Fiona Salvesen Murrell is studying William Shiels, R.S.A. (1783-1857); identity, scientific enquiry, and the development of art institutions in Britain and North America. In three parts she tells us about the work of William Shiels and the collection held at National Museums Scotland. In part 1 Fiona looks at how she came to start researching William Shiels. In part 2 find out about the artist and his work and in part 3 discover the surviving works. Visit the National Museum of Rural Life, East Kilbride to see some of Shiels’s paintings for yourself.
At home and overseas
The range of animals depicted by Shiels encompasses both British and foreign livestock. Sixteen examples of the latter were included as Professor David Low , who commissioned the paintings, felt these animals might be of use in bringing beneficial qualities to the native breeds.
Many of the portraits of non-domestic breeds do not survive – such as the Duke of Buccleuch’s American Bison, or the Spanish and Portugese Cattle, or Indian Bull and Cow; however the Chinese Goats and Arabian Stallion are in National Museums Scotland’s collection.
Low’s writings and fifty-six of Shiels’ paintings were published in two luxurious volumes in 1842: The Breeds of the Domestic Animals of the British Islands. Shiels’ paintings had been copied by William Nicholson , in reduced watercolour versions so that Thomas Fairland  could create the hand-coloured lithographic plates in the book. The plates were accompanied by lengthy text on each breed under divisions of type: Horses, Cattle, Sheep, Hogs, and Goats.
The French Government was so impressed with the book that they immediately ordered it to be translated into French. It was re-issued in Britain in 1845, in a much smaller edition, without the colour plates, and with the added title With Observations on the Principles and Practise of Breeding, it was further revised and reissued in 1853.
The Museum of Agriculture and the livestock portrait collection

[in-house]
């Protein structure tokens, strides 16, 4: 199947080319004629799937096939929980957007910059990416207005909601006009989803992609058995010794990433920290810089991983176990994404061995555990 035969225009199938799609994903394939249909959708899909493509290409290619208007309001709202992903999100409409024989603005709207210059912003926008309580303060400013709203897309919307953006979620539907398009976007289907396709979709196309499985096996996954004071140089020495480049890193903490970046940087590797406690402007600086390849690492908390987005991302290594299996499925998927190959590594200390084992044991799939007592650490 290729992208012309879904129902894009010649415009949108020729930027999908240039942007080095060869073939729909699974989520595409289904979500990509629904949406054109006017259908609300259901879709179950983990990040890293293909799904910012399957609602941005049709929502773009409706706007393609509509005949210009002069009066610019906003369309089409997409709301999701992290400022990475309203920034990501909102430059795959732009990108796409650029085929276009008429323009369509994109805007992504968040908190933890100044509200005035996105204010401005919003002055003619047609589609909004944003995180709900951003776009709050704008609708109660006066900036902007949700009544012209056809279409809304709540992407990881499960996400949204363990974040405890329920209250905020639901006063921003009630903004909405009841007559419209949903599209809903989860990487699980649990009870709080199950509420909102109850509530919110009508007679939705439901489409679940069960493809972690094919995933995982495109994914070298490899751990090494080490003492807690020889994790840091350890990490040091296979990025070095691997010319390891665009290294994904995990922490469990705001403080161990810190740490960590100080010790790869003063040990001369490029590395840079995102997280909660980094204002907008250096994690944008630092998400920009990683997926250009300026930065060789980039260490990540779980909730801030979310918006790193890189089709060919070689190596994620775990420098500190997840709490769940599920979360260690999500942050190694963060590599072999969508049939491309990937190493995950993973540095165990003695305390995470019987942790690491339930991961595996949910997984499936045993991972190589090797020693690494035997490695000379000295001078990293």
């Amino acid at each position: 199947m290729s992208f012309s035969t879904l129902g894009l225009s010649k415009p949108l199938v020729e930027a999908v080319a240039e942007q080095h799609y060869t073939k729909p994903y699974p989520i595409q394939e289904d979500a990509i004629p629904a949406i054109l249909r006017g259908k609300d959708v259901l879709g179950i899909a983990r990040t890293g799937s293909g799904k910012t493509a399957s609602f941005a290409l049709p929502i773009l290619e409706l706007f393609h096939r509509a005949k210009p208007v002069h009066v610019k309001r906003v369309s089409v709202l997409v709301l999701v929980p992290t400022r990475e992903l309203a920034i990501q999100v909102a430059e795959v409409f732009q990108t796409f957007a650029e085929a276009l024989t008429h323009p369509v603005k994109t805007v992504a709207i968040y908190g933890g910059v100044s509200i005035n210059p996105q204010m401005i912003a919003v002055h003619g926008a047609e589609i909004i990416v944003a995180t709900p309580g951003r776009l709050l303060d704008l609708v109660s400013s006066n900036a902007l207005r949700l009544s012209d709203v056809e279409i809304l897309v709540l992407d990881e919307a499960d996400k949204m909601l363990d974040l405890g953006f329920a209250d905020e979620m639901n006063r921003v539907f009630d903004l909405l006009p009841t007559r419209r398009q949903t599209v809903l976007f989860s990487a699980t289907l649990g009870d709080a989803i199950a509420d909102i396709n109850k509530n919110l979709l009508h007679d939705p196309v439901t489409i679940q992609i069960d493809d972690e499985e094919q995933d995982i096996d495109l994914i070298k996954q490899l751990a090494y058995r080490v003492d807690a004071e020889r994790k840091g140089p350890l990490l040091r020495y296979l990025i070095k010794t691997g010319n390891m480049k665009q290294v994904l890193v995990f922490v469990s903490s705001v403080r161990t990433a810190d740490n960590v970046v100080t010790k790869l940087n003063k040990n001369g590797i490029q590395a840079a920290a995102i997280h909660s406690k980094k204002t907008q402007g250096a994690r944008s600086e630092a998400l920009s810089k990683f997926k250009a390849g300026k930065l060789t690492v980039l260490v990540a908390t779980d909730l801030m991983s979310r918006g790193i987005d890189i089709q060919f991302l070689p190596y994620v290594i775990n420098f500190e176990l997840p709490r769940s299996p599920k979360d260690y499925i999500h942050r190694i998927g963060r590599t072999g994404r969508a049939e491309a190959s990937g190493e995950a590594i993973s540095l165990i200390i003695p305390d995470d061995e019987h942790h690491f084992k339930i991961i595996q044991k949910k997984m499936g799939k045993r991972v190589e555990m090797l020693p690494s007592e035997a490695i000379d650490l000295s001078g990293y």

The Museum of Agriculture was unfortunately housed in dark and damp basement rooms in the Old College of the University of Edinburgh, on the corner of Chambers Street and West College Street. The collections, which included a vast array of models of agricultural implements, machinery, and farm buildings; soil, plant, seed specimens and so on, all suffered as a result, even whilst Shiels was still working on completing the commission. As the University was struggling for funds, the paintings and other items deteriorated quite severely.
In the late 1960s, thirty-five of the remaining pictures were transferred to National Museums Scotland and during the 1980s and 1990s twelve were conserved. The University retains six paintings and nearly all the rest have disappeared. At some point prior to the collection coming to National Museums Scotland, someone cut many pictures off their stretchers and did this in a way which damaged a number severely, so some portraits are missing tips of the animal’s face or backside and some were cut in half, thus it is a difficult, but not impossible, job to repair and conserve them.
 William Nicholson (1781 – 1844) A founder member of the Royal Scottish Academy and served as its first Secretary between 1826 and 1830. He exhibited every year at the Royal Scottish Academy from 1827 until his death, showing landscapes and fancy subjects as well as portraits.